How To Use Tail Command in Linux
The tail command displays the last part (10 lines by default) of one or more files or piped data. It can be also used to monitor the file changes in real time.
One of the most common uses of the tail command is to watch and analyze logs and other files that change over time, usually combined with other tools like grep .
In this tutorial, we will show you how to use the Linux tail command through practical examples and detailed explanations of the most common tail options.
Tail Command Syntax
Before going into how to use the tail command, let’s start by reviewing the basic syntax.
The tail command expressions take the following form:
$ tail [OPTION]... [FILE]...
OPTION – tail options . We will go over the most common options in the next sections.
FILE – Zero or more input file names. If no FILE is specified, or when FILE is
-, tail will read the standard input.
How to Use the Tail Command
In its simplest form when used without any option, the tail command will display the last 10 lines.
$ tail filename.txt
How to Display a Specific Number of Lines
--lines) option to specify the number of lines to be shown:
$ tail -n <NUMBER> filename.txt
You can also omit the letter
n and use just the hyphen (
-) and the number (with no space between them).
To display the last 50 lines of a file named
filename.txt you would use:
$ tail -n 50 filename.txt
The following example will display the same result as the above commands:
$ tail -50 filename.txt
How to Display a Specific Number of Bytes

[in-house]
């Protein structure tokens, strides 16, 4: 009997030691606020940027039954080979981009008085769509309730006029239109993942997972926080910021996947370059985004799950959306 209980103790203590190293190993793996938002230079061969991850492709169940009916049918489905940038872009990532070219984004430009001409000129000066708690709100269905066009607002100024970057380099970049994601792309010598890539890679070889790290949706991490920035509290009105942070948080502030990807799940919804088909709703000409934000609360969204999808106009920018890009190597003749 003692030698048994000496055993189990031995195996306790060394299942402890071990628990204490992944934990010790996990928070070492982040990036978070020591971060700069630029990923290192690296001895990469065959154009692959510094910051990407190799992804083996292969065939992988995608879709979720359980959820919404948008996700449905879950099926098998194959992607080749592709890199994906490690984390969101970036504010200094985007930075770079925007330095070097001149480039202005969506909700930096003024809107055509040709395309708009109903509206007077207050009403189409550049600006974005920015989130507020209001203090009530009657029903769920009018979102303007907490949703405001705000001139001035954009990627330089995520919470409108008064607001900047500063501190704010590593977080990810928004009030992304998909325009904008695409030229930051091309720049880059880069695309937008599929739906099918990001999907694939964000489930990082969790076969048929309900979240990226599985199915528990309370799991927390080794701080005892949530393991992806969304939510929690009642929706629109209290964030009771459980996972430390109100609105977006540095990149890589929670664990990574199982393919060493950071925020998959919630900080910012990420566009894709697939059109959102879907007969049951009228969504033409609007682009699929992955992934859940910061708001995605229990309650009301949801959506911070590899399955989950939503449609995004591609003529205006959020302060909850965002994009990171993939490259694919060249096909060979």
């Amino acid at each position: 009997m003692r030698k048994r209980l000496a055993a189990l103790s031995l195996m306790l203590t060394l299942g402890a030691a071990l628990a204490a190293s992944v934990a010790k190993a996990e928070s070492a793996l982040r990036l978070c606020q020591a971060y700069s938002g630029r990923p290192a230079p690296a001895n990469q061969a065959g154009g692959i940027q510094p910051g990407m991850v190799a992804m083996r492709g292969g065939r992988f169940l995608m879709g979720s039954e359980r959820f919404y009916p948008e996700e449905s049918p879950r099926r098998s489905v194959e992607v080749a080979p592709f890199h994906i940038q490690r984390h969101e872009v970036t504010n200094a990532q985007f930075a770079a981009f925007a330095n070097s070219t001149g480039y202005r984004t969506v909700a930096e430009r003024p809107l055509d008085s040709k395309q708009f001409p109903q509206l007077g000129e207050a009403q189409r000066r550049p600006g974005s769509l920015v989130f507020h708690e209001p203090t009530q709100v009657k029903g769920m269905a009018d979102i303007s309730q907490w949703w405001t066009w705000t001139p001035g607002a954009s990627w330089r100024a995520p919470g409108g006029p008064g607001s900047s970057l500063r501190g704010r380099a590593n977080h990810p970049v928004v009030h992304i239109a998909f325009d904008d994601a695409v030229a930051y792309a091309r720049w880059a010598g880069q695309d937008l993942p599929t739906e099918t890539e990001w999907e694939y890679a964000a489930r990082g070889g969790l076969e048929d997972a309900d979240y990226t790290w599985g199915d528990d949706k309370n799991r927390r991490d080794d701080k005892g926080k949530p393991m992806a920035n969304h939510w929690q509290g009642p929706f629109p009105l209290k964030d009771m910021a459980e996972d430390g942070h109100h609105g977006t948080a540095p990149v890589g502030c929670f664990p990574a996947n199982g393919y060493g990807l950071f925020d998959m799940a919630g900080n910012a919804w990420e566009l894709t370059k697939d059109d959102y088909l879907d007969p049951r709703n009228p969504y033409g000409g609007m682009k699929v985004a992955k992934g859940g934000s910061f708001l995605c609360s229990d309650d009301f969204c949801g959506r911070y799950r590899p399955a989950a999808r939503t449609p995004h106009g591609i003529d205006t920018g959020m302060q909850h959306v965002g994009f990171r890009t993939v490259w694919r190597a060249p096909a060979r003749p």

To show a specific number of bytes use the
$ tail -c <NUMBER> filename.txt
For example to display the last 500 bytes of data from the file named
filename.txt you would use:
$ tail -c 500 filename.txt
You can also use a multiplier suffix after the number to specify the number of bytes to be shown.
b multiplies it by 512,
kB multiplies it by 1000,
K multiplies it by 1024,
MB multiplies it by 1000000,
M multiplies it by 1048576, and so on.
The following command will display the last two kilobytes (2048) of the file
$ tail -c 2k filename.txt
How to Watch a File for Changes
To monitor a file for changes use the
$ tail -f filename.txt
This option is particularly useful for monitoring log files. For example, to display the last 10 lines of the
/var/log/nginx/error.log file, and monitor the file for updates you would use:
$ tail -f /var/log/nginx/error.log
To interrupt the tail command while it is watching a file, press
To keep monitoring the file when it is recreated, use the
$ tail -F filename.txt
This option is useful in situations when the tail command is following a log file that rotates. When used with
-F option the tail command will reopen the file the as soon as it became available again.
How to Display Multiple Files
If multiple files are provided as input to the tail command, it will display the last ten lines from each file.
$ tail filename1.txt filename2.txt
You can use the same options as when displaying a single file.
This example shows the last 20 lines of the files
$ tail -n 20 filename1.txt filename2.txt
How to Use Tail with Other Commands
The tail command can be used in combination with other commands by redirecting the standard output from/to other utilities using pipes.
For example to monitor the apache access log file and only display those lines that contain the IP address
192.168.42.12 you would use:
$ tail -f /var/log/apache2/access.log | grep 192.168.42.12
ps command will display the top ten running processes sorted by CPU usage:
$ ps aux | sort -nk +3 | tail -5
By now you should have a good understanding of how to use the Linux tail command. It is complementary to the head command which prints the first lines of a file to the to the terminal.